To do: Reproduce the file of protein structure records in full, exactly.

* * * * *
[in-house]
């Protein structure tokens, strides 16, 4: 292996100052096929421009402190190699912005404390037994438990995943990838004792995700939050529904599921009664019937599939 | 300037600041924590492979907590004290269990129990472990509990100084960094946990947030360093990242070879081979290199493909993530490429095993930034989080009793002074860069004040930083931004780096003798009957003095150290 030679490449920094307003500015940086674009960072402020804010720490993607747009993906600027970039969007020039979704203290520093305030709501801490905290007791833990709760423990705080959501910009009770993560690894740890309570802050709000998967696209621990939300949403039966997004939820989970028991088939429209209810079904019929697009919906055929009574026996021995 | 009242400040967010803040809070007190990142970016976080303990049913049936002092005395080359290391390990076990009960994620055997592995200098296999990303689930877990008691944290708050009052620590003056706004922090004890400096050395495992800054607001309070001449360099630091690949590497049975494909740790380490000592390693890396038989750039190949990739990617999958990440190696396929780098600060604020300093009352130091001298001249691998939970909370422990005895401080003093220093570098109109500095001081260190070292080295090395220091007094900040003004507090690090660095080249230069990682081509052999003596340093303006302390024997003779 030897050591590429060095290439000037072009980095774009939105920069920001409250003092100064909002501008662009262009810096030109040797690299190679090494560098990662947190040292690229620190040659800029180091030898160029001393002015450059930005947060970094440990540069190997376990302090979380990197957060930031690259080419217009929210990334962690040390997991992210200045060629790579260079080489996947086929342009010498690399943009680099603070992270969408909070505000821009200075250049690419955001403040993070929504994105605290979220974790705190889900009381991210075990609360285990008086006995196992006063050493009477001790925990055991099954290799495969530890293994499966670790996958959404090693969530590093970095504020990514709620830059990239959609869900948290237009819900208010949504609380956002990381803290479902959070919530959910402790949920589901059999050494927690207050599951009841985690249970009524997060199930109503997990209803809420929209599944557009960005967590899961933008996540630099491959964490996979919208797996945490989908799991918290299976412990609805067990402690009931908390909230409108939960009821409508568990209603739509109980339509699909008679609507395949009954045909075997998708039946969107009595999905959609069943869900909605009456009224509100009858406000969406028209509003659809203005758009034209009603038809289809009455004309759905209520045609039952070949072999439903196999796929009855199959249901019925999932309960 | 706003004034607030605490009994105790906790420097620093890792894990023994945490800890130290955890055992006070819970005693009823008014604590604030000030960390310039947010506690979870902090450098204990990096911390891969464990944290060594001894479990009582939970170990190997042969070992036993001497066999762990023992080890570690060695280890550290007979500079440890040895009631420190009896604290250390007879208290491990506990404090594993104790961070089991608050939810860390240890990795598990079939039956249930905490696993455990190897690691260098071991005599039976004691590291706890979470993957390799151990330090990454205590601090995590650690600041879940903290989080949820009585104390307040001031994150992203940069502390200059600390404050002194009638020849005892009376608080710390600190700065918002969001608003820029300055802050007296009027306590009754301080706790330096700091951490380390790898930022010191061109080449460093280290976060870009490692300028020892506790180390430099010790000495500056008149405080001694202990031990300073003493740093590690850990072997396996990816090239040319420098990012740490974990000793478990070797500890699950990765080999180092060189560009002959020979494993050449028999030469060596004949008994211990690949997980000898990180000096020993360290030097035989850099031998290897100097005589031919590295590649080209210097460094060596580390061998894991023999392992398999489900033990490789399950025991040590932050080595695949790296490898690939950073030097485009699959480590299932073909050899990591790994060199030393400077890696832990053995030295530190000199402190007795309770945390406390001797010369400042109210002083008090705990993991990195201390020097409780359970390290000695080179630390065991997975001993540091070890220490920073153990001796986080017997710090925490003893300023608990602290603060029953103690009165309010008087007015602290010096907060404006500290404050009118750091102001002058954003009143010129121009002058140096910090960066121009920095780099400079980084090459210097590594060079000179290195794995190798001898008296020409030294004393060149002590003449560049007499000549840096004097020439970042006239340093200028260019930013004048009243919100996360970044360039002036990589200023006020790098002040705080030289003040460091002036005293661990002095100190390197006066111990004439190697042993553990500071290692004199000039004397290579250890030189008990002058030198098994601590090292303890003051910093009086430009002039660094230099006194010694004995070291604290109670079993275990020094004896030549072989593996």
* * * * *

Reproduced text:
[in-house]
């Protein structure tokens, strides 16, 4: 292996100052096929421009402190190699912005404390037994438990995943990838004792995700939050529904599921009664019937599939 | 300037600041924590492979907590004290269990129990472990509990100084960094946990947030360093990242070879081979290199493909993530490429095993930034989080009793002074860069004040930083931004780096003798009957003095150290 030679490449920094307003500015940086674009960072402020804010720490993607747009993906600027970039969007020039979704203290520093305030709501801490905290007791833990709760423990705080959501910009009770993560690894740890309570802050709000998967696209621990939300949403039966997004939820989970028991088939429209209810079904019929697009919906055929009574026996021995 | 009242400040967010803040809070007190990142970016976080303990049913049936002092005395080359290391390990076990009960994620055997592995200098296999990303689930877990008691944290708050009052620590003056706004922090004890400096050395495992800054607001309070001449360099630091690949590497049975494909740790380490000592390693890396038989750039190949990739990617999958990440190696396929780098600060604020300093009352130091001298001249691998939970909370422990005895401080003093220093570098109109500095001081260190070292080295090395220091007094900040003004507090690090660095080249230069990682081509052999003596340093303006302390024997003779 030897050591590429060095290439000037072009980095774009939105920069920001409250003092100064909002501008662009262009810096030109040797690299190679090494560098990662947190040292690229620190040659800029180091030898160029001393002015450059930005947060970094440990540069190997376990302090979380990197957060930031690259080419217009929210990334962690040390997991992210200045060629790579260079080489996947086929342009010498690399943009680099603070992270969408909070505000821009200075250049690419955001403040993070929504994105605290979220974790705190889900009381991210075990609360285990008086006995196992006063050493009477001790925990055991099954290799495969530890293994499966670790996958959404090693969530590093970095504020990514709620830059990239959609869900948290237009819900208010949504609380956002990381803290479902959070919530959910402790949920589901059999050494927690207050599951009841985690249970009524997060199930109503997990209803809420929209599944557009960005967590899961933008996540630099491959964490996979919208797996945490989908799991918290299976412990609805067990402690009931908390909230409108939960009821409508568990209603739509109980339509699909008679609507395949009954045909075997998708039946969107009595999905959609069943869900909605009456009224509100009858406000969406028209509003659809203005758009034209009603038809289809009455004309759905209520045609039952070949072999439903196999796929009855199959249901019925999932309960 | 706003004034607030605490009994105790906790420097620093890792894990023994945490800890130290955890055992006070819970005693009823008014604590604030000030960390310039947010506690979870902090450098204990990096911390891969464990944290060594001894479990009582939970170990190997042969070992036993001497066999762990023992080890570690060695280890550290007979500079440890040895009631420190009896604290250390007879208290491990506990404090594993104790961070089991608050939810860390240890990795598990079939039956249930905490696993455990190897690691260098071991005599039976004691590291706890979470993957390799151990330090990454205590601090995590650690600041879940903290989080949820009585104390307040001031994150992203940069502390200059600390404050002194009638020849005892009376608080710390600190700065918002969001608003820029300055802050007296009027306590009754301080706790330096700091951490380390790898930022010191061109080449460093280290976060870009490692300028020892506790180390430099010790000495500056008149405080001694202990031990300073003493740093590690850990072997396996990816090239040319420098990012740490974990000793478990070797500890699950990765080999180092060189560009002959020979494993050449028999030469060596004949008994211990690949997980000898990180000096020993360290030097035989850099031998290897100097005589031919590295590649080209210097460094060596580390061998894991023999392992398999489900033990490789399950025991040590932050080595695949790296490898690939950073030097485009699959480590299932073909050899990591790994060199030393400077890696832990053995030295530190000199402190007795309770945390406390001797010369400042109210002083008090705990993991990195201390020097409780359970390290000695080179630390065991997975001993540091070890220490920073153990001796986080017997710090925490003893300023608990602290603060029953103690009165309010008087007015602290010096907060404006500290404050009118750091102001002058954003009143010129121009002058140096910090960066121009920095780099400079980084090459210097590594060079000179290195794995190798001898008296020409030294004393060149002590003449560049007499000549840096004097020439970042006239340093200028260019930013004048009243919100996360970044360039002036990589200023006020790098002040705080030289003040460091002036005293661990002095100190390197006066111990004439190697042993553990500071290692004199000039004397290579250890030189008990002058030198098994601590090292303890003051910093009086430009002039660094230099006194010694004995070291604290109670079993275990020094004896030549072989593996």